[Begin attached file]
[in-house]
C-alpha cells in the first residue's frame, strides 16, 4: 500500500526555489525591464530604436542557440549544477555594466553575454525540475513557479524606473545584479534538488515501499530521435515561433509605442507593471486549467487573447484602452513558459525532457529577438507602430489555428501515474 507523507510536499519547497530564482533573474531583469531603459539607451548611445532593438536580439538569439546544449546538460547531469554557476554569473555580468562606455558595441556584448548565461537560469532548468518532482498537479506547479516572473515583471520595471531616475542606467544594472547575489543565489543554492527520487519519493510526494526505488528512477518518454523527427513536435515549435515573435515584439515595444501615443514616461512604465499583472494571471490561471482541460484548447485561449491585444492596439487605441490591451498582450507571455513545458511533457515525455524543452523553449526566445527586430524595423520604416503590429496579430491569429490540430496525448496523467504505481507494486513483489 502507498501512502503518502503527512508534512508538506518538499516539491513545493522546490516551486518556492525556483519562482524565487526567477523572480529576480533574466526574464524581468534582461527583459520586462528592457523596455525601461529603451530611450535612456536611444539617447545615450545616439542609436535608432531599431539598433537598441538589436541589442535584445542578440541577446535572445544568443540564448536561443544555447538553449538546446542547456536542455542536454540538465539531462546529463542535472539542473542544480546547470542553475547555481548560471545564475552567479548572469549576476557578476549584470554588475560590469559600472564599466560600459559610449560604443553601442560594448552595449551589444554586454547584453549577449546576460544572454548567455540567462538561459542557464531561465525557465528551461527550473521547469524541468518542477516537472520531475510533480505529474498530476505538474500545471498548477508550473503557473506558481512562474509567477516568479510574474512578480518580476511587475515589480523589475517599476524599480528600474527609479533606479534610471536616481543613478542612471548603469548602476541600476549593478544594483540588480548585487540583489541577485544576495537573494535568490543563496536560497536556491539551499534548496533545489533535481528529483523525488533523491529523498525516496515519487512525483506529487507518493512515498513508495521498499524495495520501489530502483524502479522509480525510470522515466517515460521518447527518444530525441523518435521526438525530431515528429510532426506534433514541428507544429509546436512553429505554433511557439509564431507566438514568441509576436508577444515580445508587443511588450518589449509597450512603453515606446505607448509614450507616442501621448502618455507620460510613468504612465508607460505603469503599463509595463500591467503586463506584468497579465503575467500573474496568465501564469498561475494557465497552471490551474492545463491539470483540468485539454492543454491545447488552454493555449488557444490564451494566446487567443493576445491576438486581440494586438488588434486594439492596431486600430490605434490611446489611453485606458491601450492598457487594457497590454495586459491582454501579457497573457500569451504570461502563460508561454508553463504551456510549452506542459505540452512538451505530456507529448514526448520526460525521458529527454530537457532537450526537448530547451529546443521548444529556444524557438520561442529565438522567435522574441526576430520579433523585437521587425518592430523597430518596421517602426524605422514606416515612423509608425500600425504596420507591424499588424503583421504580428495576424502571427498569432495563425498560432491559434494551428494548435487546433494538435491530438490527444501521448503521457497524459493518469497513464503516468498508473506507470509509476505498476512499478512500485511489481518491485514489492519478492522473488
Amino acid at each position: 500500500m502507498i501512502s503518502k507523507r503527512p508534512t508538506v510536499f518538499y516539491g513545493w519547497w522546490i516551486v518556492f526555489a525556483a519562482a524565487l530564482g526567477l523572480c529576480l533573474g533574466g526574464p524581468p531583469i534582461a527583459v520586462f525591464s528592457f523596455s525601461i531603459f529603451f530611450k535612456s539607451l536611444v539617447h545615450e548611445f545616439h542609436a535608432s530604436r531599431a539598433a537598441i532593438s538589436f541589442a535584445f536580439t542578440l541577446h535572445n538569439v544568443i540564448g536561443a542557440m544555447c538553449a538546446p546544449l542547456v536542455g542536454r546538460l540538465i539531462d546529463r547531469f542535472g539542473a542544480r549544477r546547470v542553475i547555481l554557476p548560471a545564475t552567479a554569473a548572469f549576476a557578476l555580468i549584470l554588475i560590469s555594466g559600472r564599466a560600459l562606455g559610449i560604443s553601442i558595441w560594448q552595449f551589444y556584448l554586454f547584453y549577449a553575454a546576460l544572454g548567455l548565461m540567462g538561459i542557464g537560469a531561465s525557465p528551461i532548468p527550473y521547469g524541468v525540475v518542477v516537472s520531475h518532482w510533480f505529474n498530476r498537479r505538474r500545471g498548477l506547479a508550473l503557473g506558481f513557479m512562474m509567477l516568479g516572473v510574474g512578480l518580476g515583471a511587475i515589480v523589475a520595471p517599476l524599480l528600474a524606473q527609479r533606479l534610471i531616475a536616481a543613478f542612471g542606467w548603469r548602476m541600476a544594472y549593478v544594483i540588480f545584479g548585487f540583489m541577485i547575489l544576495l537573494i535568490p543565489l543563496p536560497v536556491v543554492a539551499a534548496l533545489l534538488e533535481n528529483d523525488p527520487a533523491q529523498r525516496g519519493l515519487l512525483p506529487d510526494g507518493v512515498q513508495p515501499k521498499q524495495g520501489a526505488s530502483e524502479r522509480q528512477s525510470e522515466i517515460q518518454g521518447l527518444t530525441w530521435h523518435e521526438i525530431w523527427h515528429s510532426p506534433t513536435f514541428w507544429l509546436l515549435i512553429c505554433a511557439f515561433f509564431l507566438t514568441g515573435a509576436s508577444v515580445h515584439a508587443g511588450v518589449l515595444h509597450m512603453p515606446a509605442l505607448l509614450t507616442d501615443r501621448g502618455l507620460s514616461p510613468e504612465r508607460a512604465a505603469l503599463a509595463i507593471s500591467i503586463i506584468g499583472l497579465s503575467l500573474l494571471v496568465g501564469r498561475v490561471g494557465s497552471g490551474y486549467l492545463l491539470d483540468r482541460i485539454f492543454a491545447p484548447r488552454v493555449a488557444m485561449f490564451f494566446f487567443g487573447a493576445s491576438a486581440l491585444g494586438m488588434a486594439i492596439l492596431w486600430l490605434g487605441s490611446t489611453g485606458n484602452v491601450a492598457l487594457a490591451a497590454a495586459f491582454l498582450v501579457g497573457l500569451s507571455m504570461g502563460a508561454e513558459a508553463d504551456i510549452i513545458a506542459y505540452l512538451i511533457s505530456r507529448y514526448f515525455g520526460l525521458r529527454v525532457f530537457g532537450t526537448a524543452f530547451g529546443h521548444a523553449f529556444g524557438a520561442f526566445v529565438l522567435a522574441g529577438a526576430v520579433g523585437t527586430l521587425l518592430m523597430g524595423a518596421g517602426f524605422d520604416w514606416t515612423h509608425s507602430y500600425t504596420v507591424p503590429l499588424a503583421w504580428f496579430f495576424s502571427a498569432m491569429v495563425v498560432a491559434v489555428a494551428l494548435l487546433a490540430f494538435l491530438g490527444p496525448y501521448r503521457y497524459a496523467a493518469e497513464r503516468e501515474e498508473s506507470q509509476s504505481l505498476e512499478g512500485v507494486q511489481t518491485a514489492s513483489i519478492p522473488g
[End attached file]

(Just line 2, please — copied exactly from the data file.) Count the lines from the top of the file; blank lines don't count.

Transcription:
C-alpha cells in the first residue's frame, strides 16, 4: 500500500526555489525591464530604436542557440549544477555594466553575454525540475513557479524606473545584479534538488515501499530521435515561433509605442507593471486549467487573447484602452513558459525532457529577438507602430489555428501515474 507523507510536499519547497530564482533573474531583469531603459539607451548611445532593438536580439538569439546544449546538460547531469554557476554569473555580468562606455558595441556584448548565461537560469532548468518532482498537479506547479516572473515583471520595471531616475542606467544594472547575489543565489543554492527520487519519493510526494526505488528512477518518454523527427513536435515549435515573435515584439515595444501615443514616461512604465499583472494571471490561471482541460484548447485561449491585444492596439487605441490591451498582450507571455513545458511533457515525455524543452523553449526566445527586430524595423520604416503590429496579430491569429490540430496525448496523467504505481507494486513483489 502507498501512502503518502503527512508534512508538506518538499516539491513545493522546490516551486518556492525556483519562482524565487526567477523572480529576480533574466526574464524581468534582461527583459520586462528592457523596455525601461529603451530611450535612456536611444539617447545615450545616439542609436535608432531599431539598433537598441538589436541589442535584445542578440541577446535572445544568443540564448536561443544555447538553449538546446542547456536542455542536454540538465539531462546529463542535472539542473542544480546547470542553475547555481548560471545564475552567479548572469549576476557578476549584470554588475560590469559600472564599466560600459559610449560604443553601442560594448552595449551589444554586454547584453549577449546576460544572454548567455540567462538561459542557464531561465525557465528551461527550473521547469524541468518542477516537472520531475510533480505529474498530476505538474500545471498548477508550473503557473506558481512562474509567477516568479510574474512578480518580476511587475515589480523589475517599476524599480528600474527609479533606479534610471536616481543613478542612471548603469548602476541600476549593478544594483540588480548585487540583489541577485544576495537573494535568490543563496536560497536556491539551499534548496533545489533535481528529483523525488533523491529523498525516496515519487512525483506529487507518493512515498513508495521498499524495495520501489530502483524502479522509480525510470522515466517515460521518447527518444530525441523518435521526438525530431515528429510532426506534433514541428507544429509546436512553429505554433511557439509564431507566438514568441509576436508577444515580445508587443511588450518589449509597450512603453515606446505607448509614450507616442501621448502618455507620460510613468504612465508607460505603469503599463509595463500591467503586463506584468497579465503575467500573474496568465501564469498561475494557465497552471490551474492545463491539470483540468485539454492543454491545447488552454493555449488557444490564451494566446487567443493576445491576438486581440494586438488588434486594439492596431486600430490605434490611446489611453485606458491601450492598457487594457497590454495586459491582454501579457497573457500569451504570461502563460508561454508553463504551456510549452506542459505540452512538451505530456507529448514526448520526460525521458529527454530537457532537450526537448530547451529546443521548444529556444524557438520561442529565438522567435522574441526576430520579433523585437521587425518592430523597430518596421517602426524605422514606416515612423509608425500600425504596420507591424499588424503583421504580428495576424502571427498569432495563425498560432491559434494551428494548435487546433494538435491530438490527444501521448503521457497524459493518469497513464503516468498508473506507470509509476505498476512499478512500485511489481518491485514489492519478492522473488